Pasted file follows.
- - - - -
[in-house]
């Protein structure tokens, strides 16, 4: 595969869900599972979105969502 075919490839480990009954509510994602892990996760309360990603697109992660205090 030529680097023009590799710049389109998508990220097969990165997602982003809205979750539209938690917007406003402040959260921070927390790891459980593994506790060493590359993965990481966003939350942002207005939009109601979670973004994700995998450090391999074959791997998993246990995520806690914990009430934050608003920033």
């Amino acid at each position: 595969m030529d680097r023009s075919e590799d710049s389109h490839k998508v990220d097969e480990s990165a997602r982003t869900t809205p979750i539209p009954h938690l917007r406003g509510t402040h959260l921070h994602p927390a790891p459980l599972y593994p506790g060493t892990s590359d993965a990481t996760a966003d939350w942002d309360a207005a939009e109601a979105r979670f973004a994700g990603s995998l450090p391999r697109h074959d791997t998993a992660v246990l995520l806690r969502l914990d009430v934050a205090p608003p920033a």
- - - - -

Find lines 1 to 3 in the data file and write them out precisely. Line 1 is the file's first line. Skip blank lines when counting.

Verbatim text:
[in-house]
């Protein structure tokens, strides 16, 4: 595969869900599972979105969502 075919490839480990009954509510994602892990996760309360990603697109992660205090 030529680097023009590799710049389109998508990220097969990165997602982003809205979750539209938690917007406003402040959260921070927390790891459980593994506790060493590359993965990481966003939350942002207005939009109601979670973004994700995998450090391999074959791997998993246990995520806690914990009430934050608003920033």
């Amino acid at each position: 595969m030529d680097r023009s075919e590799d710049s389109h490839k998508v990220d097969e480990s990165a997602r982003t869900t809205p979750i539209p009954h938690l917007r406003g509510t402040h959260l921070h994602p927390a790891p459980l599972y593994p506790g060493t892990s590359d993965a990481t996760a966003d939350w942002d309360a207005a939009e109601a979105r979670f973004a994700g990603s995998l450090p391999r697109h074959d791997t998993a992660v246990l995520l806690r969502l914990d009430v934050a205090p608003p920033a």